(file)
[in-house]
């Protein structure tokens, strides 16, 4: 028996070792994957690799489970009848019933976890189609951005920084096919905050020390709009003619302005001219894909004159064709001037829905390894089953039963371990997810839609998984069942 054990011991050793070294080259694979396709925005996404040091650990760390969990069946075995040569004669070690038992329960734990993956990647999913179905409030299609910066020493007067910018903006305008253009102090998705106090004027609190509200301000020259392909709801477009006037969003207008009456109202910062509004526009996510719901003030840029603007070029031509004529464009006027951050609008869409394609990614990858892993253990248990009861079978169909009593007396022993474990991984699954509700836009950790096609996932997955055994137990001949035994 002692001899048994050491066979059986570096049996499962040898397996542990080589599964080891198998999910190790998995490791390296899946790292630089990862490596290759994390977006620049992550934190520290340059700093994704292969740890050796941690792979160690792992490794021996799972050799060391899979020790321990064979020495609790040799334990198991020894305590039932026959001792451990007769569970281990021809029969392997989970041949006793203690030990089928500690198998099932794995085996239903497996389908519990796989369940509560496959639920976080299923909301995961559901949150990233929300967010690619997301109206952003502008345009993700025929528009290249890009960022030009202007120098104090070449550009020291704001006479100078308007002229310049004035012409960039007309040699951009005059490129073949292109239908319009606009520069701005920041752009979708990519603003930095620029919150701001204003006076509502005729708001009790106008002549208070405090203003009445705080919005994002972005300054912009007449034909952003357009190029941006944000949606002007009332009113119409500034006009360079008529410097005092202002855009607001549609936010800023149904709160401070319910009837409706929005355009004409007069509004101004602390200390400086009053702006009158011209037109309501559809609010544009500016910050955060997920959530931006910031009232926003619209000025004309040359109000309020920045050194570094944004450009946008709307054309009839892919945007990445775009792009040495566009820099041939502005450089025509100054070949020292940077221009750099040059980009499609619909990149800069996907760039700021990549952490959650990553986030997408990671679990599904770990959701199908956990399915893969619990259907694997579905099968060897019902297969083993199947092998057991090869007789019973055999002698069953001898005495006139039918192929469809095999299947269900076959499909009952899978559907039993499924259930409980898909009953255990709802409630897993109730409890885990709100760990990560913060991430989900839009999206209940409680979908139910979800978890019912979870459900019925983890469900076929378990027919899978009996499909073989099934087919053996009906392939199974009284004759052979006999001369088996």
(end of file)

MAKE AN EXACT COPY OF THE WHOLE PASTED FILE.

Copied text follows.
[in-house]
């Protein structure tokens, strides 16, 4: 028996070792994957690799489970009848019933976890189609951005920084096919905050020390709009003619302005001219894909004159064709001037829905390894089953039963371990997810839609998984069942 054990011991050793070294080259694979396709925005996404040091650990760390969990069946075995040569004669070690038992329960734990993956990647999913179905409030299609910066020493007067910018903006305008253009102090998705106090004027609190509200301000020259392909709801477009006037969003207008009456109202910062509004526009996510719901003030840029603007070029031509004529464009006027951050609008869409394609990614990858892993253990248990009861079978169909009593007396022993474990991984699954509700836009950790096609996932997955055994137990001949035994 002692001899048994050491066979059986570096049996499962040898397996542990080589599964080891198998999910190790998995490791390296899946790292630089990862490596290759994390977006620049992550934190520290340059700093994704292969740890050796941690792979160690792992490794021996799972050799060391899979020790321990064979020495609790040799334990198991020894305590039932026959001792451990007769569970281990021809029969392997989970041949006793203690030990089928500690198998099932794995085996239903497996389908519990796989369940509560496959639920976080299923909301995961559901949150990233929300967010690619997301109206952003502008345009993700025929528009290249890009960022030009202007120098104090070449550009020291704001006479100078308007002229310049004035012409960039007309040699951009005059490129073949292109239908319009606009520069701005920041752009979708990519603003930095620029919150701001204003006076509502005729708001009790106008002549208070405090203003009445705080919005994002972005300054912009007449034909952003357009190029941006944000949606002007009332009113119409500034006009360079008529410097005092202002855009607001549609936010800023149904709160401070319910009837409706929005355009004409007069509004101004602390200390400086009053702006009158011209037109309501559809609010544009500016910050955060997920959530931006910031009232926003619209000025004309040359109000309020920045050194570094944004450009946008709307054309009839892919945007990445775009792009040495566009820099041939502005450089025509100054070949020292940077221009750099040059980009499609619909990149800069996907760039700021990549952490959650990553986030997408990671679990599904770990959701199908956990399915893969619990259907694997579905099968060897019902297969083993199947092998057991090869007789019973055999002698069953001898005495006139039918192929469809095999299947269900076959499909009952899978559907039993499924259930409980898909009953255990709802409630897993109730409890885990709100760990990560913060991430989900839009999206209940409680979908139910979800978890019912979870459900019925983890469900076929378990027919899978009996499909073989099934087919053996009906392939199974009284004759052979006999001369088996």